tv BBC News at Ten BBC News September 4, 2018 10:00pm-10:31pm BST
tonight at 10, labour takes a new approach to tackling anti—semitism, hoping to end months of division and controversy. rival groups demonstrated as the party's ruling body debated its preferred definition of anti—semitism, eventually backing the one many had been demanding. i think it's a small step in the right direction. we've lost faith within the jewish community, and we know that, and it hurts pretty much all of our labour membership to know that we're in that state of affairs at the moment. the row has been a major test ofjeremy corbyn‘s leadership. his labour critics say there's an urgent need to repair links with thejewish community. a political party, if i'm honest, that has lost the confidence so badly of one of britain's communities can't really claim that it deserves the support of anybody else. we'll have the latest on the decision taken by labour's ruling body, and we'll be assessing the damage done to the party in recent months. also tonight...
following the murder of this teenager, police say social media companies should provide any crucial evidence to detectives within minutes of a request being made. injapan, more than a million people are told to leave their homes because of the strongest typhoon to hit the country in 25 years. a devastating account of the chaos in the trump white house by a distinguished usjournalist, who warned the president beforehand. and the box office hit featuring an all—asian cast. we'll be hearing from the stars of crazy rich asians about their groundbreaking film. and coming up on sportsday on bbc news. scotland's women have reached the world cup finals for the first time in their history after victory in their final qualifier in albania. good evening.
after prolonged controversy, labour has now agreed a new policy on anti—semitism, to settle a dispute that's divided the party for months and tested jeremy corbyn‘s leadership. the party's ruling body, the national executive committee, announced it would adopt in full the definition of anti—semitism drawn up by the international holocaust remembrance alliance. but there's an additional statement aimed at protecting freedom of expression, as our political editor laura kuenssberg reports. 0h, jeremy corbyn! hours before the meeting began...
ihra. no ifs, no buts. months after the anguish started. shouting outside... i don't believe... gave little hope that labour inside would find a way through. jeremy has been at the forefront of fighting all forms of racism all the time. what people really mean is that he has taken the side of supporting palestinian rights. the nec have engaged in a shocking display of contempt against the british jewish community and against jews within the labour party over recent days. that upset because labour would not completely accept a standard way of describing racism towardsjews. one activist, widely condemned for some of his comments, was clapped as well as jeered on his way in. i'm not racist. why are you racist? i'm not racist. a file of alleged anti—semitism was even handed to the police.
jeremy corbyn was bundled into the back, avoiding questions. tense for his supporters and the whole party. why are you supporting racism? we're not. how can labour be trusted by the jewish community? after weeks of demands for the leadership to change labour's words... i hope we can adopt the ihra definition today. because what's precisely on paper is the core of the dispute. the international definition says it's anti—semitic to claim the existence of israel is a racist endeavour. but labour's version was, they said, to protect free speech. to discuss the circumstances of the israeli state's foundation is a legitimate part of modern political discourse. after hours of discussion, the party finally agreed to move, accepting the whole definition, but with a statement alongside. i think it's a small step in the right direction. we've lost faith within the jewish community, and we know that, and it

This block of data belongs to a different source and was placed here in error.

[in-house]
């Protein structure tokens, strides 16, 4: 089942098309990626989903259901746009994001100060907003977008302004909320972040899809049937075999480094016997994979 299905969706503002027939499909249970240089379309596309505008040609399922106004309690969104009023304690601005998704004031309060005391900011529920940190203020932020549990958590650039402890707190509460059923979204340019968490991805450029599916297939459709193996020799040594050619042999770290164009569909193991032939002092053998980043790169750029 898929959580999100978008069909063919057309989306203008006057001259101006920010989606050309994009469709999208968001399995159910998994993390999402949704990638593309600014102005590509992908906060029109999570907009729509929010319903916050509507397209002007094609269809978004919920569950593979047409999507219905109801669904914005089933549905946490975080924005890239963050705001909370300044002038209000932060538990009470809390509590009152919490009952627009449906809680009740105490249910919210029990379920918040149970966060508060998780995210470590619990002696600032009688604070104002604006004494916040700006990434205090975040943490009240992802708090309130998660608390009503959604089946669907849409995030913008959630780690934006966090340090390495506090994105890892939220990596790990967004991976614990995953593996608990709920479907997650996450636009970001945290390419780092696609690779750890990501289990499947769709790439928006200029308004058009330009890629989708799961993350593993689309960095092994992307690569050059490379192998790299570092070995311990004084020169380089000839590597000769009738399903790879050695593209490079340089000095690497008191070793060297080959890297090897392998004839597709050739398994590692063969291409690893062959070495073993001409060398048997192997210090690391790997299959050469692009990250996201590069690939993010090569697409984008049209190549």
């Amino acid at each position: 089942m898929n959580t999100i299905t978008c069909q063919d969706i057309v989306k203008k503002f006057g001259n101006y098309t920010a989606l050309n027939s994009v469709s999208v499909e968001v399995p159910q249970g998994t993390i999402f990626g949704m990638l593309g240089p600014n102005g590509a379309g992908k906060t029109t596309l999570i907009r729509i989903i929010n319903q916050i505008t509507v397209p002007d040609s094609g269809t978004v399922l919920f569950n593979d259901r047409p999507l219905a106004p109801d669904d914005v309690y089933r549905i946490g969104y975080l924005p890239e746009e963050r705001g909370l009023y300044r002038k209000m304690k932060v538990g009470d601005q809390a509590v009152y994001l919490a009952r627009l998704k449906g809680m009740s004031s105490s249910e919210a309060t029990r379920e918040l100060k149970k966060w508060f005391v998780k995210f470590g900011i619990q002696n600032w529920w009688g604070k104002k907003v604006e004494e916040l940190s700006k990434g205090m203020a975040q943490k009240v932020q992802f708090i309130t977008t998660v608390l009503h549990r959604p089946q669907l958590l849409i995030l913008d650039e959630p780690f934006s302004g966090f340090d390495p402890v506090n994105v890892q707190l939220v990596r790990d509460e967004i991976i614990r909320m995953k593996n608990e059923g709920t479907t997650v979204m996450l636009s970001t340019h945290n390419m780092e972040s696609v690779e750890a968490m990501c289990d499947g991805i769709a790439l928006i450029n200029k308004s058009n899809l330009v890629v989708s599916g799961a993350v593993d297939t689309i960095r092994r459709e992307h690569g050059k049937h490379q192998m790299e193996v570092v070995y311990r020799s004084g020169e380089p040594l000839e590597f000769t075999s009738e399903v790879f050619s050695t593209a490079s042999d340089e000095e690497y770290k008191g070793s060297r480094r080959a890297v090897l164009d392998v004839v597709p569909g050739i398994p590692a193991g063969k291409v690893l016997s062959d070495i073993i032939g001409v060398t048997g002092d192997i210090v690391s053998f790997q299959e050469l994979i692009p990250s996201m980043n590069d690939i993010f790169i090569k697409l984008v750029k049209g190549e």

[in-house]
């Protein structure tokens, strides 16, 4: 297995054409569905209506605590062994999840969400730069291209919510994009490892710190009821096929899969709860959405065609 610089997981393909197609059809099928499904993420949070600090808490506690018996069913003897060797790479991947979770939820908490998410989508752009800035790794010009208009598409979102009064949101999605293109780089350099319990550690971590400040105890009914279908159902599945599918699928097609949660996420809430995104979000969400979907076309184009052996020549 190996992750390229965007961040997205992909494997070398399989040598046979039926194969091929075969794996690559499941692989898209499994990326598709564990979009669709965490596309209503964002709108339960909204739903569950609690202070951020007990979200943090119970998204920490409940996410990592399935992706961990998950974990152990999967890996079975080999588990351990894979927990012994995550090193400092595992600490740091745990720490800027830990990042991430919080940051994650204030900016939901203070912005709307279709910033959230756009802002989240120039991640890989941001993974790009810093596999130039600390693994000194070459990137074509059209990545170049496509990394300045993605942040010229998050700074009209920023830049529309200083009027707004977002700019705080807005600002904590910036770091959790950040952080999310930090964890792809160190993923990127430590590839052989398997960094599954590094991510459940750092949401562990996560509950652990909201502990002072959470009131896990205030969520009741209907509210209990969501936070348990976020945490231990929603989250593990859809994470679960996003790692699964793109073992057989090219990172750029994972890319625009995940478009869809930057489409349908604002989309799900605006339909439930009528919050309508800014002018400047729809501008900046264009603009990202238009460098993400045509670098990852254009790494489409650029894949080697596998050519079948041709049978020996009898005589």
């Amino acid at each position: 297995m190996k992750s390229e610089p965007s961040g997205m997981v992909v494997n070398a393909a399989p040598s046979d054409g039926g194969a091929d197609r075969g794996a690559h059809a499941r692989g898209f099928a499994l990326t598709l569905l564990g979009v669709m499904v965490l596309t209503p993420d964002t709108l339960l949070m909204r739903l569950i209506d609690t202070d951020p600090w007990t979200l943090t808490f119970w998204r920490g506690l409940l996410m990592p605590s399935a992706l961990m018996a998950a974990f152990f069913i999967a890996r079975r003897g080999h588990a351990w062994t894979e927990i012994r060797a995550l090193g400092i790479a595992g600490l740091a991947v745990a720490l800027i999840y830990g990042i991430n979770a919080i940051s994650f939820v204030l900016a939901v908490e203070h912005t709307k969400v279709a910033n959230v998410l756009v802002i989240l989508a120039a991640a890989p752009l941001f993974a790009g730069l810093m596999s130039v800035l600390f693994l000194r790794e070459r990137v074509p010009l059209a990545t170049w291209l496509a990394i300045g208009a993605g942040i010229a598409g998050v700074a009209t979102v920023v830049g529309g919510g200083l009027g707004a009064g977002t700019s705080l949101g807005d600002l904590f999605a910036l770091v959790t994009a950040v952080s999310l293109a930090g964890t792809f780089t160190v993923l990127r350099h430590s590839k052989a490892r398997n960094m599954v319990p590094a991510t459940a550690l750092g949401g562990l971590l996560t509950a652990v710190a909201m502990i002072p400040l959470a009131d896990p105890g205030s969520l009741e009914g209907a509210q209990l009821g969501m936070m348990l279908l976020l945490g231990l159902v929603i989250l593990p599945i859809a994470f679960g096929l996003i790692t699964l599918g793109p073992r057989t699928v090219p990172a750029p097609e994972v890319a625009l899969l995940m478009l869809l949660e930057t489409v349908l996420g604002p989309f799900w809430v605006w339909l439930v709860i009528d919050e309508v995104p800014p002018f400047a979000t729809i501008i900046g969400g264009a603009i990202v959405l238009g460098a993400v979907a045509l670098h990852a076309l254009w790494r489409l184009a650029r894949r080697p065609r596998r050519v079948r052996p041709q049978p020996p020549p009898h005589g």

hurts pretty much all of our labour membership to know that we're in that state of affairs at the moment. this is a first step forward but we have a number of bridges to build. but how did the labour party find itself in this mess? jeremy corbyn and legions of his supporters on the left have been long—time critics of israel, and wanted the freedom to do so as they saw fit. but rejecting the widely—agreed definition of anti—semitism was seen by many mps and much of thejewish community as tolerating racism towards them. this long and bruising row has been about where you draw the line. a line that the party admits has been crossed sometimes, provoking fear and pain for many, that might take a long time to forget. i can't believe the position we've got ourselves into. i'm appalled that one of britain's communities feels so badly let down and alienated by the labour party.
i think a political party, if i'm honest, that has lost the confidence so badly of one of its communities can't really claim that it deserves the support of anybody else. we've got to really reflect on this, really understand the hurt and distress that has been caused. this may be a step forward but no one pretends this problem's gone. labour may yet struggle to find a clean way out. laura is at westminster. so, after months of this very bitter controversy, just to pick up on your thoughts there, do you think there is now hope that mr corbyn has drawn a line under this? there is a hope inside a party that it puts them on safer ground, on what you suggest has been a long and bitter dispute. i think evenjeremy corbyn‘s most ardent supporters in party headquarters would not pretend that suddenly this is all going to go away. there are several factors there. first of all, by saying, yes, but, rather than yes, there. first of all, by saying, yes,